Saturday, August 14, 2010

What is the Difference Between Election and Predestination?

Kevin DeYoung:

The terms election and predestination are often used interchangeably, both referring to God’s gracious decree whereby he chooses some for eternal life. In Romans 8:30 Paul speaks of those whom God has predestined, called, justified, and (in the end) glorified. In 8:33 Paul references “the elect,” apparently a synonym for the predestined ones described a few verses earlier.

A sharp distinction between the two words is not warranted from Scripture, but if there is a distinction to be made, predestination is the general term for God’s sovereign ordaining, while election is the specific term for God choosing us in Christ before the foundation of the world. That is, predestination is the broader category of which election is the smaller subset. Calvin defined predestination as “God’s eternal decree, by which he compacted with himself what he willed to become of each man…Therefore, as any man has been created to one or the other of these ends, we speak of him as predestined to life or to death” (Inst. III.xxi.5). For Calvin, predestination encompasses the entire eternal decree. Election and reprobation, then, represent two different aspects of the decree. The Canons of Dort Article 1 makes the same distinctions.

This delineation is not without merit. The “elect” is always a positive designation in Scripture (e.g., Matt. 24:31; Titus 1:1), suggesting that election implies eternal life (though Rom 9:11 may be an exception to this rule). Predestination, on the other hand, can be used more broadly. Herod and Pontius Pilate, along with the Gentiles and people of Israel, did to Jesus what God’s “plan had predestined to take place” (Acts 4:27-28). Indeed, all of our days are written in God’s book before one of them comes to pass (Psalm 139:16 ). Every form of prosperity and affliction comes to us not by chance, but from God’s fatherly hand (Heidelberg Catechism Q/A 27). Or as Augustine put it, “The will of God is the necessity of all things.”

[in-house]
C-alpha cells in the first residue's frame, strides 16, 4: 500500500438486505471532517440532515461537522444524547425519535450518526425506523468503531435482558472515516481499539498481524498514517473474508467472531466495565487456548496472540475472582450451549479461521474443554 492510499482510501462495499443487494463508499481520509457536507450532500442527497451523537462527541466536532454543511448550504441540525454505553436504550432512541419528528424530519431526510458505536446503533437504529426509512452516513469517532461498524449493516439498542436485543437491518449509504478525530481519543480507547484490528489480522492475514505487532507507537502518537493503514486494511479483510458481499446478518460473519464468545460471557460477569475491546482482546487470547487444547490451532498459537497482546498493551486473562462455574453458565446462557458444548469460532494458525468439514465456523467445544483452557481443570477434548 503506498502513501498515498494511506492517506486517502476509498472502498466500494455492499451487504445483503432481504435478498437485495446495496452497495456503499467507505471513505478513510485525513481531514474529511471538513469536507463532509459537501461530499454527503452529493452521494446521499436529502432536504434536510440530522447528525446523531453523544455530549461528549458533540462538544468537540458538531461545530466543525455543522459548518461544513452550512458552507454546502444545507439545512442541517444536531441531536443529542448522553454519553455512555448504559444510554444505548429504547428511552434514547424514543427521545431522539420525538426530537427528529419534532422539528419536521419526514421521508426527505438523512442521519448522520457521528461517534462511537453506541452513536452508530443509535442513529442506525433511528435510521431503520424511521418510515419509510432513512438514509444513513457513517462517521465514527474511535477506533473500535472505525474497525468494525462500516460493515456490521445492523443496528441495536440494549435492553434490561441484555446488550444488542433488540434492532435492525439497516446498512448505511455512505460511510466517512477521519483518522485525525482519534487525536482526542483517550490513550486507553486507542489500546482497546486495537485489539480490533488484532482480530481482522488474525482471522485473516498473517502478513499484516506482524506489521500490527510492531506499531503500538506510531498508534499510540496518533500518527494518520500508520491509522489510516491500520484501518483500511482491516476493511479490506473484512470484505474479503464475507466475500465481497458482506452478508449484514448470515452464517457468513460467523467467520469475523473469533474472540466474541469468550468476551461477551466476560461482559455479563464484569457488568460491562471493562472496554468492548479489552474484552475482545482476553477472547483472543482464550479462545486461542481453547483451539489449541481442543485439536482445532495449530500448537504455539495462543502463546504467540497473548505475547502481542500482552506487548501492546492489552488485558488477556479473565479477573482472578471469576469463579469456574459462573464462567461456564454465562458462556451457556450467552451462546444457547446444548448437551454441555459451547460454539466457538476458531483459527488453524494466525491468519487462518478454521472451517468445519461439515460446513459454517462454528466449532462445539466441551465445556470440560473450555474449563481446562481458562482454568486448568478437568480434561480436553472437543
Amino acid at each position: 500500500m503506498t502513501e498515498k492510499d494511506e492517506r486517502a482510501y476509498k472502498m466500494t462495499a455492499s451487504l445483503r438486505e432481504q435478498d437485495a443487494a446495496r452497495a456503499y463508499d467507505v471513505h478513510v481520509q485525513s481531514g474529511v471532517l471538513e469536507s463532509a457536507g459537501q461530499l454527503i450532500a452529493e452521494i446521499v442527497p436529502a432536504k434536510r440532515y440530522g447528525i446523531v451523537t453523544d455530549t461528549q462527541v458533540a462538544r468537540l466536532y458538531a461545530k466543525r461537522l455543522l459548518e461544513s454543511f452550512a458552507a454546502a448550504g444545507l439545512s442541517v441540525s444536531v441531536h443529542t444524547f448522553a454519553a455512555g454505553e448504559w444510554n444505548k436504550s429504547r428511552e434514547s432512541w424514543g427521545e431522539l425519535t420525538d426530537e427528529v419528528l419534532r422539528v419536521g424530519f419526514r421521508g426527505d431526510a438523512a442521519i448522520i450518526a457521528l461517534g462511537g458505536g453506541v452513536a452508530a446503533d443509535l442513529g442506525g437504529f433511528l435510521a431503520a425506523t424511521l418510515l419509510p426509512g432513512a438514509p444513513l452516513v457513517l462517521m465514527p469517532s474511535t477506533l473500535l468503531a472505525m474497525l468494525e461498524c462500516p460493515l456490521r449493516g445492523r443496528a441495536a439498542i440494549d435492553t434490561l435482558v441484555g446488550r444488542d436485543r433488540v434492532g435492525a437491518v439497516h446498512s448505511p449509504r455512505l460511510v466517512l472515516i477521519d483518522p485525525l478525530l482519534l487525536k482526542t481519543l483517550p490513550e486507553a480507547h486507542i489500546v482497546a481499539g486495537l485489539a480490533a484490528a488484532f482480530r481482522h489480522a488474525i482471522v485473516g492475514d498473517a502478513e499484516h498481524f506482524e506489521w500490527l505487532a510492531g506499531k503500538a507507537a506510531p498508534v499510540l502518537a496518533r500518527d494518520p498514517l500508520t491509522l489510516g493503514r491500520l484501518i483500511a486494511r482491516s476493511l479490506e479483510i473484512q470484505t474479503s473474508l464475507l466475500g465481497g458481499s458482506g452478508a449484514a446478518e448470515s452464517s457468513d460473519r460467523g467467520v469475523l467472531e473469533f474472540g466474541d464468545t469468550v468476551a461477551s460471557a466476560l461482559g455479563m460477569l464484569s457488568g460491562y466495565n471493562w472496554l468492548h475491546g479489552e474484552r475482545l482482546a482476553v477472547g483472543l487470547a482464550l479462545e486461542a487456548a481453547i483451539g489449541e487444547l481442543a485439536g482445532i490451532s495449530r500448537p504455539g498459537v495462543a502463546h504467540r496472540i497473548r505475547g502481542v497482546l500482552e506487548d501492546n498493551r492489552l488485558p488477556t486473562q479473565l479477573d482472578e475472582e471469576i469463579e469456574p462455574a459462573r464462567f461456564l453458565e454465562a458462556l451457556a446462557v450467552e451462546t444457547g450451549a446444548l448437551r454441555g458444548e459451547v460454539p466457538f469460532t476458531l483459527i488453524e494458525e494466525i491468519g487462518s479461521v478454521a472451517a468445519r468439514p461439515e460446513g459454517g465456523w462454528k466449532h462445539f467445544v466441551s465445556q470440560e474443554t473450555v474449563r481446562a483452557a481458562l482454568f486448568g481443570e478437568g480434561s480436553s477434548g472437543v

Does this mean we are “predestined” to marry so-and-so or take a certain job? In one sense, looking back at God’s providential care, we can say “Yes, that’s was God’s plan for my life.” And yet this notion of divine superintendence is not meant to undercut personal initiative and responsibility. Everything happens after the counsel of God’s will (Eph. 1:11), but this is no excuse to neglect the use of means, nor is it a reason to think every decision we make is automatically pleasing to God. God’s sovereign unalterable will of decree is not be confused with his violable will of desire.

1 comment:

  1. I have been dealing with this issue in preparation for my exams. I am particularly concerned about its application to the mind set of non-Christian religions where the proclivity is to use election as excuse for not accepting the claims of Christ and submitting to his Lordship. Thanks for sharing. Bosco




About Me

I am a husband to Eva, father of 4, pastor, and most of all passionate follower of Jesus Christ. The focus of my life is to make the most of every opportunity God gives me to bring glory to Him. Outside of the time spent in my role as a pastor, I spend most of my time with my family -- a good deal of that coaching various sports teams that my children are involved with. Every fall and winter you will find me rushing to the woods of Indiana and West Virginia in search of a monster whitetail buck.